Tuesday, 13 April 2021

Wyrd Sisters by Terry Pratchett

The King of Lancre has died of natural causes. As everyone knows, it is very normal and even traditional for a king to die naturally from a stab wound to the back followed by a swift plummet down a steep staircase. As is also traditional, the king's heir and his crown have mysteriously disappeared and it's no doubt only a matter of time before he grows up and returns to reclaim his birthright etc etc. Some things are Traditional. Unfortunately, the new king and his scheming wife aren't hot followers of Tradition and as a reign of terror falls on Lancre, it falls to three local witches, a psychotic cat and a Fool to take a hand in events...

Six books into his Discworld series, Terry Pratchett decided to take on Bill Shakespeare. Wyrd Sisters mashes together the plot of MacBeth with influence from Hamlet and a subplot about making plays (including a Shakespeare-ish analogue character). It's also the first time that Pratchett seems to have consciously built up an entire community of characters in a book, with a view to revisiting them later on.

Our leading protagonist is Granny Weatherwax, who previously appeared (in a simpler form) in Equal Rites. This time around she's one of a coven of three witches, alongside the matriarchal Nanny Ogg and the young and (misleadingly) wet-behind-the-ears Magrat Garlick. Effectively having three leads is a new idea for Pratchett and allows him to spread the story out a bit more, even if Granny does come across as the effective leader of the group. Pratchett's characterisation is splendid as always, with the realisation of Magrat's anger issues at being constantly underestimated making for fun scenes and Nanny Ogg highly contradictory character tics being oddly compelling: she's a kind-hearted and funny person who inexplicably likes making life miserable for her extended relations and harbours a strong relationship with a cat she thinks is a fluffy kitten rather than a homicidal threat to the peace.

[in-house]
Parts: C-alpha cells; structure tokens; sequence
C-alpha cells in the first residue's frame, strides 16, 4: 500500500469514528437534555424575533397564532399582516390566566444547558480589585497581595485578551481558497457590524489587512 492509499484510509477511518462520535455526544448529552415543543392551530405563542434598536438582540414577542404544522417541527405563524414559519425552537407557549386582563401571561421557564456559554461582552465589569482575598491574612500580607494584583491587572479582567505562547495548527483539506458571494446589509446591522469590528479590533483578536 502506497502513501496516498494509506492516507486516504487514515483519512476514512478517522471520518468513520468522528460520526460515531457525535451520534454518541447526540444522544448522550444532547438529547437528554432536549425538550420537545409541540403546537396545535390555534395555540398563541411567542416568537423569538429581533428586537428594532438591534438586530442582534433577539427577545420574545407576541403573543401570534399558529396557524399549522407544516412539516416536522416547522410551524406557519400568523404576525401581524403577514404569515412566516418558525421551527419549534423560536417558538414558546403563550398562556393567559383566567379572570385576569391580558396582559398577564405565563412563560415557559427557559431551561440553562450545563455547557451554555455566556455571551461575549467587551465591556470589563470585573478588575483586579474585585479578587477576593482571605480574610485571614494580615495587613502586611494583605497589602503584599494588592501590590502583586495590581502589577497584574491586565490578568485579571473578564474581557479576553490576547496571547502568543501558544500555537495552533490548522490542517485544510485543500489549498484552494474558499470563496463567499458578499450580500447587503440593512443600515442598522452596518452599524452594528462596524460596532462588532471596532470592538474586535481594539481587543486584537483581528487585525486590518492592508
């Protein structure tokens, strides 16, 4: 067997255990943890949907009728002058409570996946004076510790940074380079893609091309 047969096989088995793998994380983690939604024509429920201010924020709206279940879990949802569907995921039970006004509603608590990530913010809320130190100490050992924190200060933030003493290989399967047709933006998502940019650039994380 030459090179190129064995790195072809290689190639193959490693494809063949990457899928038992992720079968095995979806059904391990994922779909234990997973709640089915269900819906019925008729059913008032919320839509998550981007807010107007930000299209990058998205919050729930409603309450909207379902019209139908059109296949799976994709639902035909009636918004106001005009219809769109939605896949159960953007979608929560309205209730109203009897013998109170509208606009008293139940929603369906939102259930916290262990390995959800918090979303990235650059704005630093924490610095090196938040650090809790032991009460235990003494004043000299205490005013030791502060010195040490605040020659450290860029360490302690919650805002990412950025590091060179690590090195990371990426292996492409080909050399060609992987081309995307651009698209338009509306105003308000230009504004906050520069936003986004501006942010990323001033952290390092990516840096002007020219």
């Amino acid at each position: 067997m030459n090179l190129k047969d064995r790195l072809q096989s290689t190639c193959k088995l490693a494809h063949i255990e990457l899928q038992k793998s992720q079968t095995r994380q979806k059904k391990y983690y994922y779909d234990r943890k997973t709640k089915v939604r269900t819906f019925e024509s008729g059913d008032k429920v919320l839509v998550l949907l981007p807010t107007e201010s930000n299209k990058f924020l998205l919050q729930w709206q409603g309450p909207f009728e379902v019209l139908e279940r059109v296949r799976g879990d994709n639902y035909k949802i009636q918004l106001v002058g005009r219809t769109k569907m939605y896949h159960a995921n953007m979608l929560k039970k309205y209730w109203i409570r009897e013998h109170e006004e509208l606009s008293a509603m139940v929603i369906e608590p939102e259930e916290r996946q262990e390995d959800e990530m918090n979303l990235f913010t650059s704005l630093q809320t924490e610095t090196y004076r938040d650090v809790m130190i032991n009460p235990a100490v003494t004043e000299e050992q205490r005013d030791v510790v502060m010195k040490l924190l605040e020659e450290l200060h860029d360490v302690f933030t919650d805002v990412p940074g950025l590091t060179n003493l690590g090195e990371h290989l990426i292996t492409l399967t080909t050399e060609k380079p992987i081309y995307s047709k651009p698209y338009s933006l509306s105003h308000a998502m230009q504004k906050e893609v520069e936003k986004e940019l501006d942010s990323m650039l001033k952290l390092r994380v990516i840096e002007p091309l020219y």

The wider community of Lancre is also established, with its vertiginous geography, literally-minded inhabitants (at least 25% of whom seem to be related by blood or terrifying marriage into Nanny Ogg's clan) and local colour, becoming, after Ankh-Morpork, clearly Pratchett's favourite place to write about on the Disc. 

Those with a working knowledge of epic fantasy tropes, Shakespeare in general and MacBeth in particular can likely see where the story is going, which is something that Pratchett anticipates and has fun with, especially how he overcomes the issue of the witches not wanting to wait fifteen years for the Hidden Heir™ to make his unexpected reappearance, resulting in arguably the most impressive display of magic in the entire series (we'll perhaps ignore the apparent issues this causes with the timeline, as Pratchett subsequently does). 

There is a lot of great comedy here as Pratchett riffs off various ideas and tropes (not to mention some nods to the Marx Brothers and Charlie Chaplin), but there's also splendid use of a real-world theme, in this case propaganda. Words have power of their own, and can be a greater force than armies, and the deployment of the idea is intelligent and well-handled, and also done with relative subtlety, tying into the main storyline's use of a theatre troupe and their ability to create stories that are more memorable than real history.

Wyrd Sisters (****½) sees Pratchett evolving the Discworld setting even further away from the simple fantasy parody it started out as and into much more interesting territory, with a corresponding deepening and complicating of the worldbuilding and characters, whilst remaining funny. The novel is available in the UK and USA.

I wrote a previous review of the novel here.

As an added bonus, the 1997 Cosgrove Hall animated film version of Wyrd Sisters is freely available on YouTube.

1 comment:

Unknown said...

Eyed Sisters was one of the first Prachett books I read. Works great as a stand alone book. And, yes, fills out Dis world perfectly.